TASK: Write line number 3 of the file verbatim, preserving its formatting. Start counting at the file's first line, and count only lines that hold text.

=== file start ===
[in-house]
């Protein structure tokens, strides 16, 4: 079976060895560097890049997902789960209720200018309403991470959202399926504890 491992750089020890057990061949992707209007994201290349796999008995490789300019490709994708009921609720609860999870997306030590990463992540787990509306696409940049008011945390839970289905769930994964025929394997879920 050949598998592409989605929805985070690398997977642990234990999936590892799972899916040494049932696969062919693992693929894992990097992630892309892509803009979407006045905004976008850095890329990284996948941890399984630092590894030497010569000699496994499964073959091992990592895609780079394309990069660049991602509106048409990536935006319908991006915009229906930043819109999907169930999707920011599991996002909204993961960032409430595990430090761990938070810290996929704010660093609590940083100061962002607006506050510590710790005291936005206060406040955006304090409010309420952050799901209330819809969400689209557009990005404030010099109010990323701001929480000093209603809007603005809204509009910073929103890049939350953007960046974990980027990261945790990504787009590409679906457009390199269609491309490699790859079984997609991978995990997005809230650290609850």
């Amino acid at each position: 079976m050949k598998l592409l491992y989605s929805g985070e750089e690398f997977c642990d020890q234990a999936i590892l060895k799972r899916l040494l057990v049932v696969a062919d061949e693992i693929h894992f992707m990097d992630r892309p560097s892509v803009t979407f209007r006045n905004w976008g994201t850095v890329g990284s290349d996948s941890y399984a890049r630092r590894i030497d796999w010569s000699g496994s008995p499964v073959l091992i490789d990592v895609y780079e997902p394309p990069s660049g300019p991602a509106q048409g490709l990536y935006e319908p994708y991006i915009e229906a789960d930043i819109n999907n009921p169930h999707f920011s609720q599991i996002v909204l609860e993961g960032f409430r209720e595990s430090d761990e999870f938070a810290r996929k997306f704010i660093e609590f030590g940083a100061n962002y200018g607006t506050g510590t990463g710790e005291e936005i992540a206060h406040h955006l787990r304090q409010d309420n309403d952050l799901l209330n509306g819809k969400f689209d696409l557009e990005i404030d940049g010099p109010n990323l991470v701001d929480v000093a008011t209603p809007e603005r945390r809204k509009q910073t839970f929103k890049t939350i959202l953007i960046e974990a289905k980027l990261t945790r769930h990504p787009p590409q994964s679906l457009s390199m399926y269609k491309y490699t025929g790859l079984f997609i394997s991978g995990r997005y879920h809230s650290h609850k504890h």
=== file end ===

């Amino acid at each position: 079976m050949k598998l592409l491992y989605s929805g985070e750089e690398f997977c642990d020890q234990a999936i590892l060895k799972r899916l040494l057990v049932v696969a062919d061949e693992i693929h894992f992707m990097d992630r892309p560097s892509v803009t979407f209007r006045n905004w976008g994201t850095v890329g990284s290349d996948s941890y399984a890049r630092r590894i030497d796999w010569s000699g496994s008995p499964v073959l091992i490789d990592v895609y780079e997902p394309p990069s660049g300019p991602a509106q048409g490709l990536y935006e319908p994708y991006i915009e229906a789960d930043i819109n999907n009921p169930h999707f920011s609720q599991i996002v909204l609860e993961g960032f409430r209720e595990s430090d761990e999870f938070a810290r996929k997306f704010i660093e609590f030590g940083a100061n962002y200018g607006t506050g510590t990463g710790e005291e936005i992540a206060h406040h955006l787990r304090q409010d309420n309403d952050l799901l209330n509306g819809k969400f689209d696409l557009e990005i404030d940049g010099p109010n990323l991470v701001d929480v000093a008011t209603p809007e603005r945390r809204k509009q910073t839970f929103k890049t939350i959202l953007i960046e974990a289905k980027l990261t945790r769930h990504p787009p590409q994964s679906l457009s390199m399926y269609k491309y490699t025929g790859l079984f997609i394997s991978g995990r997005y879920h809230s650290h609850k504890h």